Two Dutch F-35 fighters intercept three Russian military planes entering NATO territory

Two Dutch warplanes intercepted three Russian military planes over the Polish territory of Kaliningrad and escorted them outside NATO territory
In the hours before the NATO meeting in Brussels, two Dutch F-35 fighter jets intercepted three Russian military planes over the Polish territory of Kaliningrad and escorted them outside NATO territory. The Netherlands maintains military security elements in Poland to reinforce NATO’s eastern flank, including eight F-35 fighters, of which this squadron is a part.

“The formation of three Russian military aircraft, which had not been identified until then, were approaching NATO Polish territory from Kaliningrad,” the Dutch Defense Ministry statement reported. “After identification, it turned out to be three aircraft: a Russian IL-20M Coot-A escorted by two Su-27 Flankers,” he reports. “Dutch F-35s handed over escort to NATO partners”. The Russian Defense Ministry has not responded to requests for information.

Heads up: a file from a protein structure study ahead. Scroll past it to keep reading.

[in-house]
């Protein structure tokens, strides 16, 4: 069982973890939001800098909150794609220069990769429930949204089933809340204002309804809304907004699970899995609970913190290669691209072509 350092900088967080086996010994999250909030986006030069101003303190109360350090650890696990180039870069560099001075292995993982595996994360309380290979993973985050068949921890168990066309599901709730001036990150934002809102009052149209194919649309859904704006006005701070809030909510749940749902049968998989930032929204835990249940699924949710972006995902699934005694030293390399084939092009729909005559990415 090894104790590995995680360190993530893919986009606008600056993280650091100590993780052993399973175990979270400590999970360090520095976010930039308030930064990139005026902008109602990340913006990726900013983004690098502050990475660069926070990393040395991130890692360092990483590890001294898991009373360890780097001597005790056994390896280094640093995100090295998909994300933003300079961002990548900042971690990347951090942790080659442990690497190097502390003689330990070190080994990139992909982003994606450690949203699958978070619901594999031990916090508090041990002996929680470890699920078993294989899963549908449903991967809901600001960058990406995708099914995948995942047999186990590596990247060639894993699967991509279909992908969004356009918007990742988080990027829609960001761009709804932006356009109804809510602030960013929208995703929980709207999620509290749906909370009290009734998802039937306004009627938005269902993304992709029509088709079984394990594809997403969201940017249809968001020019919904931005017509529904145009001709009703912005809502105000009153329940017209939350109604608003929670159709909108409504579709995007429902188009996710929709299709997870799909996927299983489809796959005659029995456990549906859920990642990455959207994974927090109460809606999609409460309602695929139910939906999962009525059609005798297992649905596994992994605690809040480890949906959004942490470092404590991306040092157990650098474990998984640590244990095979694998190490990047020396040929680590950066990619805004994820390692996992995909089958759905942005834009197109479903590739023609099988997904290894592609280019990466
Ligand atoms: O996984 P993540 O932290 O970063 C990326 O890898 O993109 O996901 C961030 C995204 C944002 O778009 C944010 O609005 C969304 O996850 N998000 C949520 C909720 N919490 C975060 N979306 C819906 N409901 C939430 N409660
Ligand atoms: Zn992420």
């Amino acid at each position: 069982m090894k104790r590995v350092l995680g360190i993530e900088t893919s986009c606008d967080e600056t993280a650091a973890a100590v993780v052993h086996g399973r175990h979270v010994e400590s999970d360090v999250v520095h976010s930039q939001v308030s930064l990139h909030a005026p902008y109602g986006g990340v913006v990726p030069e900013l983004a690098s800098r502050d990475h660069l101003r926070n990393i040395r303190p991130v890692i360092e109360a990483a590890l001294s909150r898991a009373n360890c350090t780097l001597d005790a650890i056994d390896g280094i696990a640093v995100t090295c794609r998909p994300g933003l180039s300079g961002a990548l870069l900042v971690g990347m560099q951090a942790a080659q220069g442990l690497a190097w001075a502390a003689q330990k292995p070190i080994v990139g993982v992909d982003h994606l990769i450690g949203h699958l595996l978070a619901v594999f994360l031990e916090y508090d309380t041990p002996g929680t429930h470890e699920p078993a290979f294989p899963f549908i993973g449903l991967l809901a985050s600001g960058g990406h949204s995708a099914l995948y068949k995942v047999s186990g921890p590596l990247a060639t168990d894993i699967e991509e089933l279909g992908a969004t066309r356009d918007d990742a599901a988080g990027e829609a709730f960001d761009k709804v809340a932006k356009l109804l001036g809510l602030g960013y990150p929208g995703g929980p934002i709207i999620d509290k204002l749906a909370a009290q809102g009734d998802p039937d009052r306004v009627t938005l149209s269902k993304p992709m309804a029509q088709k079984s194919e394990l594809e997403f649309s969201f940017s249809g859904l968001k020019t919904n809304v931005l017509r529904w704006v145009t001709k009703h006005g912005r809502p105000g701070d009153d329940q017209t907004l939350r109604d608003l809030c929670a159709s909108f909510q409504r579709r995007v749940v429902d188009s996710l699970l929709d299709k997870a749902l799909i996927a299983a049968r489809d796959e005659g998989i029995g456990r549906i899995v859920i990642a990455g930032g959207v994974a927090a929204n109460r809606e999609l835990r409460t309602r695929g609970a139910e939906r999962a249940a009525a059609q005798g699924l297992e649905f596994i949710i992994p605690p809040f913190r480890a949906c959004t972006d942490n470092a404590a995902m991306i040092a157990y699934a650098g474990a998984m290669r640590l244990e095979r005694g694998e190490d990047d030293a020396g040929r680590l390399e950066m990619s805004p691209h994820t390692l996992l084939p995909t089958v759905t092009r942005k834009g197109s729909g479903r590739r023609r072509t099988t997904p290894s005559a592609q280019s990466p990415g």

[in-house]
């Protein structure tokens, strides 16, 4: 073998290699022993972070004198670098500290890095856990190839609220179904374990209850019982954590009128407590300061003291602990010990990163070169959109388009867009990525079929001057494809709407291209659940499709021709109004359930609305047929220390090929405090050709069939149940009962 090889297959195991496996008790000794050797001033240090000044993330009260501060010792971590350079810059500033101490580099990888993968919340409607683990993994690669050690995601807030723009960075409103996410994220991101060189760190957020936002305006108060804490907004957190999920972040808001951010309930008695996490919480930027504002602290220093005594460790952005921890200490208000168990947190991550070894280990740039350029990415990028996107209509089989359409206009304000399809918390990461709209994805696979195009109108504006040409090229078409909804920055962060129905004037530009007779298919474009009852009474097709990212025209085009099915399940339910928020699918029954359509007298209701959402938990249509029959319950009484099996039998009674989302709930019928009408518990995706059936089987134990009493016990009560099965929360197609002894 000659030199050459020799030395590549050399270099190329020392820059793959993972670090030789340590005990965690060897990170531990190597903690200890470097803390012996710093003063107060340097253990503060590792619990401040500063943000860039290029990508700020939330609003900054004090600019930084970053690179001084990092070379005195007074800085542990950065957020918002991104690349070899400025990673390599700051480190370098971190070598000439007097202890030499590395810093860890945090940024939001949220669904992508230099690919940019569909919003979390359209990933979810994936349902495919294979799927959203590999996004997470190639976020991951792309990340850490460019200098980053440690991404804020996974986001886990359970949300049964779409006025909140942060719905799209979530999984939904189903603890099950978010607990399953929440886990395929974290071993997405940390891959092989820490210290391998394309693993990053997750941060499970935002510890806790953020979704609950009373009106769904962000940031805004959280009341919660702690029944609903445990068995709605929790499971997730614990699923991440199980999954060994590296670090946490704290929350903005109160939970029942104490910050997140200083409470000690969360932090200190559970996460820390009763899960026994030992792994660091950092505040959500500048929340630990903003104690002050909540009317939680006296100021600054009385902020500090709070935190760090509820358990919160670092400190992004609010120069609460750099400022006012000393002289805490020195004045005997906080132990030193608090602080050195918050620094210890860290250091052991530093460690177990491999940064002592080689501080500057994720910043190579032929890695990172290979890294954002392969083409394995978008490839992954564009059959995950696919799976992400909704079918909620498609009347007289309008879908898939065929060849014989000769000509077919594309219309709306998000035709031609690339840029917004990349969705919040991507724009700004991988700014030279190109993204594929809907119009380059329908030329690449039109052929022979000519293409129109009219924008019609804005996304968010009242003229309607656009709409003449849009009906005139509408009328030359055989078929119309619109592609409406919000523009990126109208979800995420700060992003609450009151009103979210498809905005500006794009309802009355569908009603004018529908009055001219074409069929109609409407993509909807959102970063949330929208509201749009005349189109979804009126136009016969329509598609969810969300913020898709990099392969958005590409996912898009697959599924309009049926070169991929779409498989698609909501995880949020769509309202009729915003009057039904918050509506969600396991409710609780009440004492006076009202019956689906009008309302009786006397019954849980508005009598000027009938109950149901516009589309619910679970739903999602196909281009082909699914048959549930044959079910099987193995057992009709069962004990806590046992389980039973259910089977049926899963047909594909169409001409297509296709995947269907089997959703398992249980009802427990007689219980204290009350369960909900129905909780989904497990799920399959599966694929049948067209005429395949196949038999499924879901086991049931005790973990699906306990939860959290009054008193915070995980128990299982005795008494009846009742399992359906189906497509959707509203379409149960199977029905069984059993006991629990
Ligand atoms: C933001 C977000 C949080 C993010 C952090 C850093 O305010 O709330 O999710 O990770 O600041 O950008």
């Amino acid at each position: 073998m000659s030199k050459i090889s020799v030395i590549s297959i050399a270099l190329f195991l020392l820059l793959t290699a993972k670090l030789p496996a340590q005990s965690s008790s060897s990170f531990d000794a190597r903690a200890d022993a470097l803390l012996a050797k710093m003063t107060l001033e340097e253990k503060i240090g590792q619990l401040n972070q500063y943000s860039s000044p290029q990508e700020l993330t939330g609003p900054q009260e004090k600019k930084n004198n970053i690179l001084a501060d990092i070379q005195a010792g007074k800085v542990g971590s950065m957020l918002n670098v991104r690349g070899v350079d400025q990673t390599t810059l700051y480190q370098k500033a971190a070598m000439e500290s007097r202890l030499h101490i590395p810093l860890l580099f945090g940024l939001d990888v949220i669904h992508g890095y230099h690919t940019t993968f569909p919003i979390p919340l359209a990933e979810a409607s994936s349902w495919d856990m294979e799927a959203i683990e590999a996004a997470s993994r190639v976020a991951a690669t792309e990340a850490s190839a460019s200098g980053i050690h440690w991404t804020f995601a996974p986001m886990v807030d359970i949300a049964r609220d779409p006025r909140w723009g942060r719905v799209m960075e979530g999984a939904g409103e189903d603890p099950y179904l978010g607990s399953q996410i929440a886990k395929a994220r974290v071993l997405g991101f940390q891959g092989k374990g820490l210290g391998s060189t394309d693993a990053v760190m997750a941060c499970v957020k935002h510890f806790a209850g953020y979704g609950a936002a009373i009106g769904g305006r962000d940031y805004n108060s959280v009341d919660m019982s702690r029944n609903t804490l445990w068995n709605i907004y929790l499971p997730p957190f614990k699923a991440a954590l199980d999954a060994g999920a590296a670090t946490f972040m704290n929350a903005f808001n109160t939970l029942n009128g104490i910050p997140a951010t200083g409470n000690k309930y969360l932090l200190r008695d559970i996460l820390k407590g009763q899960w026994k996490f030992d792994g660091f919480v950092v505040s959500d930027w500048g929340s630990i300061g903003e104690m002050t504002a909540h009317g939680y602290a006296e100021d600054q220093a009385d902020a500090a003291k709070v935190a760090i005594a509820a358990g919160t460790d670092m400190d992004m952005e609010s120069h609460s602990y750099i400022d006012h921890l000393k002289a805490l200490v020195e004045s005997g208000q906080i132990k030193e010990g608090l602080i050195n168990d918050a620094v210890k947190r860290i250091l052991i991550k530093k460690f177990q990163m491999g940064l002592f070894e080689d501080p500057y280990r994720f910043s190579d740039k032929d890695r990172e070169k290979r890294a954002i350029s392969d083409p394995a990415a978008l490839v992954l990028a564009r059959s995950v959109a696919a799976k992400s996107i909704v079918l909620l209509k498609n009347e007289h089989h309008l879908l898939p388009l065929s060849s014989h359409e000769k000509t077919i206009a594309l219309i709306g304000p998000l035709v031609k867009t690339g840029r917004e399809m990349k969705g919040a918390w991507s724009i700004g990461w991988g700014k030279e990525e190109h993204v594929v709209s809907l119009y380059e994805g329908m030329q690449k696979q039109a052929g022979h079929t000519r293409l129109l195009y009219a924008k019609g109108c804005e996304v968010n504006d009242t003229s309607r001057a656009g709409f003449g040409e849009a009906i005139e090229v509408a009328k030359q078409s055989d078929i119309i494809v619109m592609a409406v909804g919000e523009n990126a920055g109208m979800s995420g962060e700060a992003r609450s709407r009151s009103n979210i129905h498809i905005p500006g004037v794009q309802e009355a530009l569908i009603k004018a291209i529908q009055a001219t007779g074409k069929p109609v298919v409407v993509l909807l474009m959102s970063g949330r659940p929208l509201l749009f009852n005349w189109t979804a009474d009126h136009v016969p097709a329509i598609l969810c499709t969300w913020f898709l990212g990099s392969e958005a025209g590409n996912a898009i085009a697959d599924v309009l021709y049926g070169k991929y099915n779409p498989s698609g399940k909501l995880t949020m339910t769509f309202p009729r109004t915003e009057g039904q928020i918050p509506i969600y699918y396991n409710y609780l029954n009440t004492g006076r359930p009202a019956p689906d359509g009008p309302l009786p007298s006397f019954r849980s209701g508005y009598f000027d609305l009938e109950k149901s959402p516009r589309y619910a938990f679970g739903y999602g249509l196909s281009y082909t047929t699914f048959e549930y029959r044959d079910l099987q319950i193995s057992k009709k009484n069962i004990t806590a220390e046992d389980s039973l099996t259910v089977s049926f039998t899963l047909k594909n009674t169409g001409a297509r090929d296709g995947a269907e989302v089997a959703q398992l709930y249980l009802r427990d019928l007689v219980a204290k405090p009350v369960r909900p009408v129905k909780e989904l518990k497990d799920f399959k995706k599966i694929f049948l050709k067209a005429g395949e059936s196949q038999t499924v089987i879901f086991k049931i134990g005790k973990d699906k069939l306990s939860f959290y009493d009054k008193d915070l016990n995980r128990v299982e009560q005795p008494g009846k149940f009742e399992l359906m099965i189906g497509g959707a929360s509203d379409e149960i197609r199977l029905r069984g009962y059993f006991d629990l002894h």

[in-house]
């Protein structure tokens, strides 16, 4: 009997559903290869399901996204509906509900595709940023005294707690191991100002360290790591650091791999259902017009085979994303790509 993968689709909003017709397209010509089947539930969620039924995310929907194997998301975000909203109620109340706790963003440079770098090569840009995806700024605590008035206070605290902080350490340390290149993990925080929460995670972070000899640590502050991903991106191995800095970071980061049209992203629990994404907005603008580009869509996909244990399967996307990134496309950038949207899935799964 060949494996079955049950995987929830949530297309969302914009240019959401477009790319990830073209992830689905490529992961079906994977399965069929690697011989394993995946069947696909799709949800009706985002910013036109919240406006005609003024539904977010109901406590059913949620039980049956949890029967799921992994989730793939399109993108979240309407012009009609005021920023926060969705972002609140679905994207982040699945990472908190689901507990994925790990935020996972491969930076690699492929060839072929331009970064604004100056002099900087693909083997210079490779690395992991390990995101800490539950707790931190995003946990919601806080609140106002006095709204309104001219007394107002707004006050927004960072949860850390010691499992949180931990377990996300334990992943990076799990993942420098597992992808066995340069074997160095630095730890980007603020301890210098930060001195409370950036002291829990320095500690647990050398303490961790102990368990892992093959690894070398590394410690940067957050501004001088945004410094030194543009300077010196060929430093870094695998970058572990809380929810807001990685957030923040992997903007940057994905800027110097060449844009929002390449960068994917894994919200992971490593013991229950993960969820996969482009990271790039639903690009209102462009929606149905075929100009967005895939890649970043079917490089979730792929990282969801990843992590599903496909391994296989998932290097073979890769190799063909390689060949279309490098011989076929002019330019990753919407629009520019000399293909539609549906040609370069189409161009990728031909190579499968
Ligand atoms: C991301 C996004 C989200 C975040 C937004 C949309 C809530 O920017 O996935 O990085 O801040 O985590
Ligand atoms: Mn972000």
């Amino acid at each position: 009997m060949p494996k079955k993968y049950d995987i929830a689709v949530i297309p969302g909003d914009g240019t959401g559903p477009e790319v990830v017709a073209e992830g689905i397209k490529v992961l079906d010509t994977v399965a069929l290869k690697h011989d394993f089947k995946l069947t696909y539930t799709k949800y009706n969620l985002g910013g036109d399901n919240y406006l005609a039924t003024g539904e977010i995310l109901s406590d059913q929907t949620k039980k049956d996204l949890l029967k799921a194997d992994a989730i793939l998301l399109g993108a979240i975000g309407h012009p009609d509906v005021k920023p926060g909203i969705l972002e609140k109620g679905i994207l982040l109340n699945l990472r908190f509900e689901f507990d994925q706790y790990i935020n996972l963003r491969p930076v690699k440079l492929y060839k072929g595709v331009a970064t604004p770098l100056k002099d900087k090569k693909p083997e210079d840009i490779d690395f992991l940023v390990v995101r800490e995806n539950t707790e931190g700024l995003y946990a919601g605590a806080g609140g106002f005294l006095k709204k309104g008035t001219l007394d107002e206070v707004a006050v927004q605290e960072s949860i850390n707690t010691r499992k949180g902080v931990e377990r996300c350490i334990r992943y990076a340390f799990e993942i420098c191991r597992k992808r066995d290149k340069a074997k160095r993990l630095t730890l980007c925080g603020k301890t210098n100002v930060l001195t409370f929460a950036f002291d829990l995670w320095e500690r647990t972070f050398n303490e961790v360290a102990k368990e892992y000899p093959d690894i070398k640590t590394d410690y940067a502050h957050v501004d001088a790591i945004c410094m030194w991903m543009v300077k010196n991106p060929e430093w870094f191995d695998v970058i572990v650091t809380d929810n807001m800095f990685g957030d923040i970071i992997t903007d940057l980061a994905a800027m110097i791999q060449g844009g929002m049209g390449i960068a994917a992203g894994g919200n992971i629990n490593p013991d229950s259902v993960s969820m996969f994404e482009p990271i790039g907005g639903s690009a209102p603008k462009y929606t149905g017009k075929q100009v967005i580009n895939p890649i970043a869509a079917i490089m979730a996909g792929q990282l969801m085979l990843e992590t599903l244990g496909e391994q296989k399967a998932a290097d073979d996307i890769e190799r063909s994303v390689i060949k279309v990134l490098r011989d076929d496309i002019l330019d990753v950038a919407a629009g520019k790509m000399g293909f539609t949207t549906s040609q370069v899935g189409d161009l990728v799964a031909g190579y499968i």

Kaliningrad is a Russian enclave on the Baltic Sea coast, located between NATO and EU members Poland and Lithuania. It is one of Putin’s strategic points on European territory and has a unique port in the Baltic, extremely valuable because it does not freeze in winter and where Russia anchors warships. In mid-June 2022, Vilnius and Vienna blocked the transit of coal, metals and technological tools that supply the Kaliningrad region, in compliance with EU sanctions.

Last week, the Polish Minister of the Interior, Mariusz Kaminski, also announced the suspension until further notice of the traffic of all types of goods across the border with Belarus “for security reasons” and suspicions that dual-use goods could be coming across that border to Kaliningrad. Poland has also begun building a 210-kilometre fence along its border with the Russian oblast, a triple row of barbed wire with which it hopes to “seal the border” while its army sapper corps begins telemetry work to the construction of a permanent border wall on that border “of the same type as the one that exists on the border between Poland and Belarus.”

The Lithuanian Defense Minister, Arvydas Anusauskas, already warned in December that in Kaliningrad “there are still Russian nuclear weapons” and that “the level of threat is changing, but it does not disappear” and has justified preparing “for the worst”.

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